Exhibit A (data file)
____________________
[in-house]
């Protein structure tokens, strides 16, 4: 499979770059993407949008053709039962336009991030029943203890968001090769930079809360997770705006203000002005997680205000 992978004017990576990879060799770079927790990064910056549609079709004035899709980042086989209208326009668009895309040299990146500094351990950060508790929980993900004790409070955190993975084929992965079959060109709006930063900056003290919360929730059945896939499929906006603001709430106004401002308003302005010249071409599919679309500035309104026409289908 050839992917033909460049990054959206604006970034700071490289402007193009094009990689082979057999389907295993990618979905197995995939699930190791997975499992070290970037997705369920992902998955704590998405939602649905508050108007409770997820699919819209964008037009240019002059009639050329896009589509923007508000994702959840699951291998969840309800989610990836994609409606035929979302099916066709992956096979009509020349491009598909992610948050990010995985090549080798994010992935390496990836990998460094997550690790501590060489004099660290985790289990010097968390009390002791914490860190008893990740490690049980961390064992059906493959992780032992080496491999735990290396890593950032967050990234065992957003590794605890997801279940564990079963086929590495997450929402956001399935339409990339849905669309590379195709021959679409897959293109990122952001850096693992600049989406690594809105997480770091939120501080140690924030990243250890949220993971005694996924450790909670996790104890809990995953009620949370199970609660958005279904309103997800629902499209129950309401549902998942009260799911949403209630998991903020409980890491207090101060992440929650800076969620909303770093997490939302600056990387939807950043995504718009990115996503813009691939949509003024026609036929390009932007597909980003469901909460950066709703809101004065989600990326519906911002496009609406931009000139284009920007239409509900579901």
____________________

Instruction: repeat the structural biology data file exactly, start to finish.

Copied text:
[in-house]
């Protein structure tokens, strides 16, 4: 499979770059993407949008053709039962336009991030029943203890968001090769930079809360997770705006203000002005997680205000 992978004017990576990879060799770079927790990064910056549609079709004035899709980042086989209208326009668009895309040299990146500094351990950060508790929980993900004790409070955190993975084929992965079959060109709006930063900056003290919360929730059945896939499929906006603001709430106004401002308003302005010249071409599919679309500035309104026409289908 050839992917033909460049990054959206604006970034700071490289402007193009094009990689082979057999389907295993990618979905197995995939699930190791997975499992070290970037997705369920992902998955704590998405939602649905508050108007409770997820699919819209964008037009240019002059009639050329896009589509923007508000994702959840699951291998969840309800989610990836994609409606035929979302099916066709992956096979009509020349491009598909992610948050990010995985090549080798994010992935390496990836990998460094997550690790501590060489004099660290985790289990010097968390009390002791914490860190008893990740490690049980961390064992059906493959992780032992080496491999735990290396890593950032967050990234065992957003590794605890997801279940564990079963086929590495997450929402956001399935339409990339849905669309590379195709021959679409897959293109990122952001850096693992600049989406690594809105997480770091939120501080140690924030990243250890949220993971005694996924450790909670996790104890809990995953009620949370199970609660958005279904309103997800629902499209129950309401549902998942009260799911949403209630998991903020409980890491207090101060992440929650800076969620909303770093997490939302600056990387939807950043995504718009990115996503813009691939949509003024026609036929390009932007597909980003469901909460950066709703809101004065989600990326519906911002496009609406931009000139284009920007239409509900579901």